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From: Matthias Troyer (troyer_at_[hidden])
Date: 2002-11-24 10:28:50

After spending more time with the serialization library, implementing
an archive
for the XDR format and considering how I could read my old archive
files using this
library instead of my own one, I can now give a more detailed review of
serialization library. I will keep those parts that I discussed in more
previously short and focus on some new issues.

To start with a summary, I see problems in the following areas:

1. Compilation problems - minor problems
2. Code quality - solvable problems
3. Does not work on all platforms - solvable problem
4. Interface design: there are some show-stoppers here for now
    a) primitive types: code is not portable at the moment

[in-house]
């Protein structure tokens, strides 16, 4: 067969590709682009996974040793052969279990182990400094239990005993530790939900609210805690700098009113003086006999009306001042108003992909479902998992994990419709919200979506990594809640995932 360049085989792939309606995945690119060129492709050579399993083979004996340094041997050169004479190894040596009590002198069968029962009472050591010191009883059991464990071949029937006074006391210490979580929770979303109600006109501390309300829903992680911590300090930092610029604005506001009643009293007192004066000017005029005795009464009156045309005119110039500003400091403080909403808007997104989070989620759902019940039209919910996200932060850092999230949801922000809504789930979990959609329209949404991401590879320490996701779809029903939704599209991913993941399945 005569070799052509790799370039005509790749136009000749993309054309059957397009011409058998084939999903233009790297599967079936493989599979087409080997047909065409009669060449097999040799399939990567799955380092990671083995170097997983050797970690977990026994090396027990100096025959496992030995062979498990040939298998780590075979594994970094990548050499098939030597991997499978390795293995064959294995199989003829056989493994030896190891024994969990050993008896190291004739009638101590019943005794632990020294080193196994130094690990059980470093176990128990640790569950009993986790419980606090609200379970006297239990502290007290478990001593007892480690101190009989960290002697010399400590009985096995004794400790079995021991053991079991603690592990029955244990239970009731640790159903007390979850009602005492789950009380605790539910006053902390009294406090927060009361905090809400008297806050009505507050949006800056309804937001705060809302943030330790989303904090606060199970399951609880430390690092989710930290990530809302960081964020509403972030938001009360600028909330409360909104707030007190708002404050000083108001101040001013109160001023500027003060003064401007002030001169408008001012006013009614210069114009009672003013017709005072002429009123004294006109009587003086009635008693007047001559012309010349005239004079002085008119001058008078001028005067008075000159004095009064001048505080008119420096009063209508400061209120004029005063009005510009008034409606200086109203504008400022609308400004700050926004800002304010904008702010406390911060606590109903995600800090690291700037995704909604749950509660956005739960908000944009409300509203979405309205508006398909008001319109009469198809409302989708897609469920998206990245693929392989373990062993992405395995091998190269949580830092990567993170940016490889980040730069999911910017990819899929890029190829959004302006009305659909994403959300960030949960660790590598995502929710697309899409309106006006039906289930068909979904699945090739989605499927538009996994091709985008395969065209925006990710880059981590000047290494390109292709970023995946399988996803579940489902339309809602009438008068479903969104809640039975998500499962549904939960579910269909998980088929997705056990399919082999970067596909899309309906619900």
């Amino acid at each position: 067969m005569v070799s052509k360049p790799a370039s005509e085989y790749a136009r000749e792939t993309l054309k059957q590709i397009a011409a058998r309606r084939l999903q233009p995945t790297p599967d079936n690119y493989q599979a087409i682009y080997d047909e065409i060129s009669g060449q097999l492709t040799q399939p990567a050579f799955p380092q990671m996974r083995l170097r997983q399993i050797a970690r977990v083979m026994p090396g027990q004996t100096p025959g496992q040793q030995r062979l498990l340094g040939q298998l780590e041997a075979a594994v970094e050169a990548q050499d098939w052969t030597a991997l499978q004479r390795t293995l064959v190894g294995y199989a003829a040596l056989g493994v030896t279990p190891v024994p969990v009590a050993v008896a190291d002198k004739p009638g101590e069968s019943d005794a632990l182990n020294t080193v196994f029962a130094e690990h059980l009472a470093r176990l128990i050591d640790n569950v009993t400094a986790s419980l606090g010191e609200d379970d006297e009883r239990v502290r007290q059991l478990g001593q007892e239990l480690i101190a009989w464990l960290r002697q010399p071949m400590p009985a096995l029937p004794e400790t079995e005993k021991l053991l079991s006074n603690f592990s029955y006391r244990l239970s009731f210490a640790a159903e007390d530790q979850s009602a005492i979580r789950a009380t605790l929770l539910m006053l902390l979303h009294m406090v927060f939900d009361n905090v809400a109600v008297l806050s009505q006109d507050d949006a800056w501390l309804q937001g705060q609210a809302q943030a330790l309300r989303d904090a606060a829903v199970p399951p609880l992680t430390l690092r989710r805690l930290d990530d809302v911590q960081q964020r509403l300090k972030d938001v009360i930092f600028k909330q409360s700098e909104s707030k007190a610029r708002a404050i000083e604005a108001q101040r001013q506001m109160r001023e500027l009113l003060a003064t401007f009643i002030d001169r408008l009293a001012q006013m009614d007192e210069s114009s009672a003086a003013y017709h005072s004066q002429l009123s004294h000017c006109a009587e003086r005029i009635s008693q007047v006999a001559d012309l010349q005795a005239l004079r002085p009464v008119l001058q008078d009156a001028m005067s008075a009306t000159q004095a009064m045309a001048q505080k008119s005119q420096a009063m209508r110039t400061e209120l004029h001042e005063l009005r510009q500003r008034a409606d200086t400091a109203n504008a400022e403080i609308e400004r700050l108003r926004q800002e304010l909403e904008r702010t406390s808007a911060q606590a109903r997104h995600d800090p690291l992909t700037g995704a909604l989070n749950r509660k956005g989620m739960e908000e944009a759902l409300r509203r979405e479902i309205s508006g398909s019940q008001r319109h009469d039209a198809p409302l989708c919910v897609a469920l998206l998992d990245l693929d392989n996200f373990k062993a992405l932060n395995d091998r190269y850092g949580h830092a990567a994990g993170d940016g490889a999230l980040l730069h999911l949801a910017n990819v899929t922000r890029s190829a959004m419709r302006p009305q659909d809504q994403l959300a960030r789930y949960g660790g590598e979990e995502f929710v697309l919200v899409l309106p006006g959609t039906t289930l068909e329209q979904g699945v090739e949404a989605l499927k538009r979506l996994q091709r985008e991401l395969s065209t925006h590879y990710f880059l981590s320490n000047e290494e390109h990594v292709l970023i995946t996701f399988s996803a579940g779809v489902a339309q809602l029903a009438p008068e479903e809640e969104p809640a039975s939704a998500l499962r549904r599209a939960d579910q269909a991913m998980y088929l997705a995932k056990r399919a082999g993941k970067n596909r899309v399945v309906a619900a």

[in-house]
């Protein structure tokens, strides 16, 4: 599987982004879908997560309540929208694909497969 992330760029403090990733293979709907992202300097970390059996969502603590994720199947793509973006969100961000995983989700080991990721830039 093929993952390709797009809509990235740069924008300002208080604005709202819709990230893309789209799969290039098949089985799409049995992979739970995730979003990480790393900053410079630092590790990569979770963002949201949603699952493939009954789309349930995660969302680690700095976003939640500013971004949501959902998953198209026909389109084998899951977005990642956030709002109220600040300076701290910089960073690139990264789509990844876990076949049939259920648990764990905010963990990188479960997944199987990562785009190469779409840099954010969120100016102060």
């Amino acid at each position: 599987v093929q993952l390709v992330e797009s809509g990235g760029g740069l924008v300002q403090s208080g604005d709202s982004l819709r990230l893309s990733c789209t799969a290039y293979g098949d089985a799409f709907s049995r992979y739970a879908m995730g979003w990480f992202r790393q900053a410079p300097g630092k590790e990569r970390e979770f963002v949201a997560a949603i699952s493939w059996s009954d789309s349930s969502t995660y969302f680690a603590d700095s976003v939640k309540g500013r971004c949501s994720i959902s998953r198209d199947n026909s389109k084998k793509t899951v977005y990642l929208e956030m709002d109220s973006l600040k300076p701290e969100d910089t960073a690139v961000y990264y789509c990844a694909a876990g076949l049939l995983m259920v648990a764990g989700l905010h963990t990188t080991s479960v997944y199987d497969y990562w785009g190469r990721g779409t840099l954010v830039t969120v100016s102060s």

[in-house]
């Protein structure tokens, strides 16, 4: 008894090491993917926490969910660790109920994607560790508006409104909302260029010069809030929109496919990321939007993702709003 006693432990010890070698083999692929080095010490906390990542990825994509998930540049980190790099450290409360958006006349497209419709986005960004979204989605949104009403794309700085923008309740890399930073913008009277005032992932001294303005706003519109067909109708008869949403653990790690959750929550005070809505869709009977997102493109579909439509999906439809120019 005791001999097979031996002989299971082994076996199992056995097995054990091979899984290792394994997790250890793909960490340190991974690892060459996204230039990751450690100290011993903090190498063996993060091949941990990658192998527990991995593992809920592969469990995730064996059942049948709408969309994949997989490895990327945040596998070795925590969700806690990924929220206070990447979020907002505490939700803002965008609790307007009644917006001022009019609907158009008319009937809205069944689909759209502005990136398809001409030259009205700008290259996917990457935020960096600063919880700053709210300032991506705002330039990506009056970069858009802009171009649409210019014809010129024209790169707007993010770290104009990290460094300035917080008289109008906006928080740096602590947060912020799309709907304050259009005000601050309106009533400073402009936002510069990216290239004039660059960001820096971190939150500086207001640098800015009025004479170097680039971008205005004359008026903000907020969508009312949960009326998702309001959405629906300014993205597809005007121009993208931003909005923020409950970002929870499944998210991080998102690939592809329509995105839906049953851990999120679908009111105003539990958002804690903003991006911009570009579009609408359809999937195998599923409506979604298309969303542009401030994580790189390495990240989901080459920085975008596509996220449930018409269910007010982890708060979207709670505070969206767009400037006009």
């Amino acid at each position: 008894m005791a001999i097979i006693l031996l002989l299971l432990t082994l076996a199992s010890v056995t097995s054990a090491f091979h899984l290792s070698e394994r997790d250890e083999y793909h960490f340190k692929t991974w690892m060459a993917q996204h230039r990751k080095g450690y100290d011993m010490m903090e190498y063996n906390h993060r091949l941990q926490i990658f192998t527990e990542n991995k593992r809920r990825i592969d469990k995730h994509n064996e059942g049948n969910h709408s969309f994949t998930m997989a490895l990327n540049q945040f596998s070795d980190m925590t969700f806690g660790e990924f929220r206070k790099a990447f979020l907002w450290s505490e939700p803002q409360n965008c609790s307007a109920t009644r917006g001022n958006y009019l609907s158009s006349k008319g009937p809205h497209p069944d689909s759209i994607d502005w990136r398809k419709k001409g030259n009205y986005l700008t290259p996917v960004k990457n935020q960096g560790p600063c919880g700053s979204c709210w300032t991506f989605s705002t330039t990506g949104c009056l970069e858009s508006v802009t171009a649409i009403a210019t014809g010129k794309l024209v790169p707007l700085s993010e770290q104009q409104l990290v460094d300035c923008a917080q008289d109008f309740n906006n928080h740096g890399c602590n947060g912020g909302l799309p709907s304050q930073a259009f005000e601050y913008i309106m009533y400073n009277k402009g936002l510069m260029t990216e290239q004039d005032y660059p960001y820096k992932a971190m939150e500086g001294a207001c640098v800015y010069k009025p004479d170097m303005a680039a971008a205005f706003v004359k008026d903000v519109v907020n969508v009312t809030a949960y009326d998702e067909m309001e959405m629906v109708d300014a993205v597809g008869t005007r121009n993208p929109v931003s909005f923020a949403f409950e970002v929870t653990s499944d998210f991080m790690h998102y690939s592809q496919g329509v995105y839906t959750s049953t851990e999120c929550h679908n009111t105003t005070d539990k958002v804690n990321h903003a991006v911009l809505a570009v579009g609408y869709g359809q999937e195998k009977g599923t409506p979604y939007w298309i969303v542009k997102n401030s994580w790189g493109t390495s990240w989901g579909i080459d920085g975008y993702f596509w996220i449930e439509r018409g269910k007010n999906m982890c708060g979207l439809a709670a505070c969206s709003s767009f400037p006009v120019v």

b) performance: need improved methods for large data sets
    c) binary archives: design problems in current version
    d) small objects: optimization could easily be achieved by a traits
       instead of reimplementing all the std-library serializaing for all
       small object classes individually
    e) serialization template specialization versus free functions?
5. Overall design: I want a better factorization of the library into
    a basic library and separate support for pointers. Also, one needs to
    be able to override archive preamble, and functions called for
    i) new class encountered ii) start/end of an object serialization
    reading the version number, ...

I value all the work that Robert put into this library and am willing
to help
improve it further. During this review I had some fruitful exchange of
with Robert, which solved all of the compilation problem. I thus hope
that it
will be possible to get the library into a better shape soon. For the
my overall vote is however to have another round of review after the
and implementations have been improved. I vote for urging Robert to
improve the
library (and am willing to contribute to the improvements), but have to
vote a clear
NO to this version since I want to have another review of an improved